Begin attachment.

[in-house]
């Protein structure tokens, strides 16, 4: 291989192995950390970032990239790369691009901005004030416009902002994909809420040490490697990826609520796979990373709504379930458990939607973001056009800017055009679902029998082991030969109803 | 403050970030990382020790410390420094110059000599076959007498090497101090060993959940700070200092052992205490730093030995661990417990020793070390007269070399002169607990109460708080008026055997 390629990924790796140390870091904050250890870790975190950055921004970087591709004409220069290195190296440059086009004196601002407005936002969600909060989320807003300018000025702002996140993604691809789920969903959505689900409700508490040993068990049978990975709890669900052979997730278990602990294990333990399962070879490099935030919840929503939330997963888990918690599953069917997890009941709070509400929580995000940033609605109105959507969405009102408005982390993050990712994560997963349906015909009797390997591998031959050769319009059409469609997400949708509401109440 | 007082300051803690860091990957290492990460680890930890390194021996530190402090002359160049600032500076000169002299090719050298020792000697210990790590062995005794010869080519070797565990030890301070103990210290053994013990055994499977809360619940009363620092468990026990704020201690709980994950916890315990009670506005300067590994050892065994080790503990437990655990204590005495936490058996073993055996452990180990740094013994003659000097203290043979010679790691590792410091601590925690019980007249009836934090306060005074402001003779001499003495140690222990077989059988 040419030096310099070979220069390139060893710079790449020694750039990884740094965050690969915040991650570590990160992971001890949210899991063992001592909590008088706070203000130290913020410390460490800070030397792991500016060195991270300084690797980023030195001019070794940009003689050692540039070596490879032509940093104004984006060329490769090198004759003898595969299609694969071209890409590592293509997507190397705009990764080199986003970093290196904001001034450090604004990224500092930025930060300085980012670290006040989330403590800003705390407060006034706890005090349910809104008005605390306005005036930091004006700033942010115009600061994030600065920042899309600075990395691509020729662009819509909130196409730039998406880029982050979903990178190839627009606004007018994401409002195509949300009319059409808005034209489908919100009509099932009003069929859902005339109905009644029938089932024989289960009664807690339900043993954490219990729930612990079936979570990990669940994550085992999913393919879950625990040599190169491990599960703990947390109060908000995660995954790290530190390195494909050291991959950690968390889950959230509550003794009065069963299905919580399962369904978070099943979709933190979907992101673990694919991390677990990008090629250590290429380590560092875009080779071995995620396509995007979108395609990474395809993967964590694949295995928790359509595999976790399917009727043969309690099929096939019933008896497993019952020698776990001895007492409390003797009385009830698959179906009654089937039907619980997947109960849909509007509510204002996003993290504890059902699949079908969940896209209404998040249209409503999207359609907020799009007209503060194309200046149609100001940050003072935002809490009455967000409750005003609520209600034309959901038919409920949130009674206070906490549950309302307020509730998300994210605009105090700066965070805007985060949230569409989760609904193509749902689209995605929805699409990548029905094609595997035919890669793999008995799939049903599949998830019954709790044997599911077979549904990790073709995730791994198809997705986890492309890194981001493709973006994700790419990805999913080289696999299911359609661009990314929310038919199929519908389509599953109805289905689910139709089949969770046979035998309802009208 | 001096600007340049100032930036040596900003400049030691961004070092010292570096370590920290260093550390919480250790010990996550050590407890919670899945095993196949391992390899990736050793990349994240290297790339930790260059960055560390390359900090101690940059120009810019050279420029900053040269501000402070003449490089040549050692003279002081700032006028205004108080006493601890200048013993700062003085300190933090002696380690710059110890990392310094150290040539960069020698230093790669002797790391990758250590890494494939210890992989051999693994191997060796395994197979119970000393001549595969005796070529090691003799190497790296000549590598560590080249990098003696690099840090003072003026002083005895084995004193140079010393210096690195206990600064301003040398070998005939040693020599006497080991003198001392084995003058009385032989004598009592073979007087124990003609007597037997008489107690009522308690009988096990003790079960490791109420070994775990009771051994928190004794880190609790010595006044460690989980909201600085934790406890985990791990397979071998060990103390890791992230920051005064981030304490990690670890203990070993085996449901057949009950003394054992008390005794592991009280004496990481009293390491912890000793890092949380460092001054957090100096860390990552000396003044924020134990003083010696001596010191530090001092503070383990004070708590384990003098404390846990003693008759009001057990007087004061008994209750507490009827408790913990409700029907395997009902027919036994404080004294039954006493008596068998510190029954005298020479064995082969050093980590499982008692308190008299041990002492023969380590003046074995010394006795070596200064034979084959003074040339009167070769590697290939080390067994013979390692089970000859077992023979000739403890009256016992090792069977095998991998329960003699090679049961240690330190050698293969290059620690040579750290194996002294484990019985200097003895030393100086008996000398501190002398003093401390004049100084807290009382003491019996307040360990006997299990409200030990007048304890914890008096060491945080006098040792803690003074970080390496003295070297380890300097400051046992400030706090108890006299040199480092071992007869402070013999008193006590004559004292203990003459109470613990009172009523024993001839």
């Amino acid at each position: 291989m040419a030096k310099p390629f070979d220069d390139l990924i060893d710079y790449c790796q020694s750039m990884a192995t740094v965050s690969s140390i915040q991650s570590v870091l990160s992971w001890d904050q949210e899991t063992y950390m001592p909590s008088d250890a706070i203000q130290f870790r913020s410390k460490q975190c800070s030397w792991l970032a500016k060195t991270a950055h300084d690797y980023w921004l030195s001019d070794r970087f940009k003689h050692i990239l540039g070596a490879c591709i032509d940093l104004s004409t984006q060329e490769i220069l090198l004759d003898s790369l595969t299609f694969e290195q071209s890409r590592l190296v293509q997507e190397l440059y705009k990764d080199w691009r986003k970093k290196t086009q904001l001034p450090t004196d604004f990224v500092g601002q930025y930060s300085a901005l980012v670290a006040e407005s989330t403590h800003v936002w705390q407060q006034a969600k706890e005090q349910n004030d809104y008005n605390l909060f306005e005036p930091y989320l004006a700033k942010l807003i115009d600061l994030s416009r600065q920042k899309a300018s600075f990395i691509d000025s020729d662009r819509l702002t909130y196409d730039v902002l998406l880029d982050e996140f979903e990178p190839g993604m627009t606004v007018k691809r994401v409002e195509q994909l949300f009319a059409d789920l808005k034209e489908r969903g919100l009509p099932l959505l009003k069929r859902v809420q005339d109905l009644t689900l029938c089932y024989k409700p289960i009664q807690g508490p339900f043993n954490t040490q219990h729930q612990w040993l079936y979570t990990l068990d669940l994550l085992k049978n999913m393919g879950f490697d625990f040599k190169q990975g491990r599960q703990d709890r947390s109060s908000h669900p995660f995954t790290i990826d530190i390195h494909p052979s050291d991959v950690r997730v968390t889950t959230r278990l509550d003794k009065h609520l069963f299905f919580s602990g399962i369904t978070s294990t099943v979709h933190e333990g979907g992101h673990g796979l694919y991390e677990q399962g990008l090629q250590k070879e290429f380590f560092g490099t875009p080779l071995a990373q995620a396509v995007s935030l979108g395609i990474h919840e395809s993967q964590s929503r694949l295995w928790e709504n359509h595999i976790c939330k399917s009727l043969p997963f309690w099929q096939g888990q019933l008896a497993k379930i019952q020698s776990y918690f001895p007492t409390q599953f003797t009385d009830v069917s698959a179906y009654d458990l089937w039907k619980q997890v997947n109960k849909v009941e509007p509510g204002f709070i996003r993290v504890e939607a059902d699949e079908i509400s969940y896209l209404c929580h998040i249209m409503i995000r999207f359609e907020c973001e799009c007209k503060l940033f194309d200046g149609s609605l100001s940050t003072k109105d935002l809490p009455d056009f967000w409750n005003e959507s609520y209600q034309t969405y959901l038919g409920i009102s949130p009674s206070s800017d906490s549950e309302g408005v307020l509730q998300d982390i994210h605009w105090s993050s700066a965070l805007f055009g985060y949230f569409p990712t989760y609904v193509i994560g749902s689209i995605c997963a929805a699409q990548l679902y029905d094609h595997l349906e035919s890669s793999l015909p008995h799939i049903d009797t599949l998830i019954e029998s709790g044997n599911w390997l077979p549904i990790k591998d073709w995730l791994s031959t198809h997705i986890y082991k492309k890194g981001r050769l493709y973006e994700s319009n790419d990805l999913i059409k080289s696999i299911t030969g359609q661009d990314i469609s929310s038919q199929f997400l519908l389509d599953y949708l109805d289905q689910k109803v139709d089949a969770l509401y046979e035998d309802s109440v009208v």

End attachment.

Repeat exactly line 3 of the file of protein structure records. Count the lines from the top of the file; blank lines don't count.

């Amino acid at each position: 291989m040419a030096k310099p390629f070979d220069d390139l990924i060893d710079y790449c790796q020694s750039m990884a192995t740094v965050s690969s140390i915040q991650s570590v870091l990160s992971w001890d904050q949210e899991t063992y950390m001592p909590s008088d250890a706070i203000q130290f870790r913020s410390k460490q975190c800070s030397w792991l970032a500016k060195t991270a950055h300084d690797y980023w921004l030195s001019d070794r970087f940009k003689h050692i990239l540039g070596a490879c591709i032509d940093l104004s004409t984006q060329e490769i220069l090198l004759d003898s790369l595969t299609f694969e290195q071209s890409r590592l190296v293509q997507e190397l440059y705009k990764d080199w691009r986003k970093k290196t086009q904001l001034p450090t004196d604004f990224v500092g601002q930025y930060s300085a901005l980012v670290a006040e407005s989330t403590h800003v936002w705390q407060q006034a969600k706890e005090q349910n004030d809104y008005n605390l909060f306005e005036p930091y989320l004006a700033k942010l807003i115009d600061l994030s416009r600065q920042k899309a300018s600075f990395i691509d000025s020729d662009r819509l702002t909130y196409d730039v902002l998406l880029d982050e996140f979903e990178p190839g993604m627009t606004v007018k691809r994401v409002e195509q994909l949300f009319a059409d789920l808005k034209e489908r969903g919100l009509p099932l959505l009003k069929r859902v809420q005339d109905l009644t689900l029938c089932y024989k409700p289960i009664q807690g508490p339900f043993n954490t040490q219990h729930q612990w040993l079936y979570t990990l068990d669940l994550l085992k049978n999913m393919g879950f490697d625990f040599k190169q990975g491990r599960q703990d709890r947390s109060s908000h669900p995660f995954t790290i990826d530190i390195h494909p052979s050291d991959v950690r997730v968390t889950t959230r278990l509550d003794k009065h609520l069963f299905f919580s602990g399962i369904t978070s294990t099943v979709h933190e333990g979907g992101h673990g796979l694919y991390e677990q399962g990008l090629q250590k070879e290429f380590f560092g490099t875009p080779l071995a990373q995620a396509v995007s935030l979108g395609i990474h919840e395809s993967q964590s929503r694949l295995w928790e709504n359509h595999i976790c939330k399917s009727l043969p997963f309690w099929q096939g888990q019933l008896a497993k379930i019952q020698s776990y918690f001895p007492t409390q599953f003797t009385d009830v069917s698959a179906y009654d458990l089937w039907k619980q997890v997947n109960k849909v009941e509007p509510g204002f709070i996003r993290v504890e939607a059902d699949e079908i509400s969940y896209l209404c929580h998040i249209m409503i995000r999207f359609e907020c973001e799009c007209k503060l940033f194309d200046g149609s609605l100001s940050t003072k109105d935002l809490p009455d056009f967000w409750n005003e959507s609520y209600q034309t969405y959901l038919g409920i009102s949130p009674s206070s800017d906490s549950e309302g408005v307020l509730q998300d982390i994210h605009w105090s993050s700066a965070l805007f055009g985060y949230f569409p990712t989760y609904v193509i994560g749902s689209i995605c997963a929805a699409q990548l679902y029905d094609h595997l349906e035919s890669s793999l015909p008995h799939i049903d009797t599949l998830i019954e029998s709790g044997n599911w390997l077979p549904i990790k591998d073709w995730l791994s031959t198809h997705i986890y082991k492309k890194g981001r050769l493709y973006e994700s319009n790419d990805l999913i059409k080289s696999i299911t030969g359609q661009d990314i469609s929310s038919q199929f997400l519908l389509d599953y949708l109805d289905q689910k109803v139709d089949a969770l509401y046979e035998d309802s109440v009208v």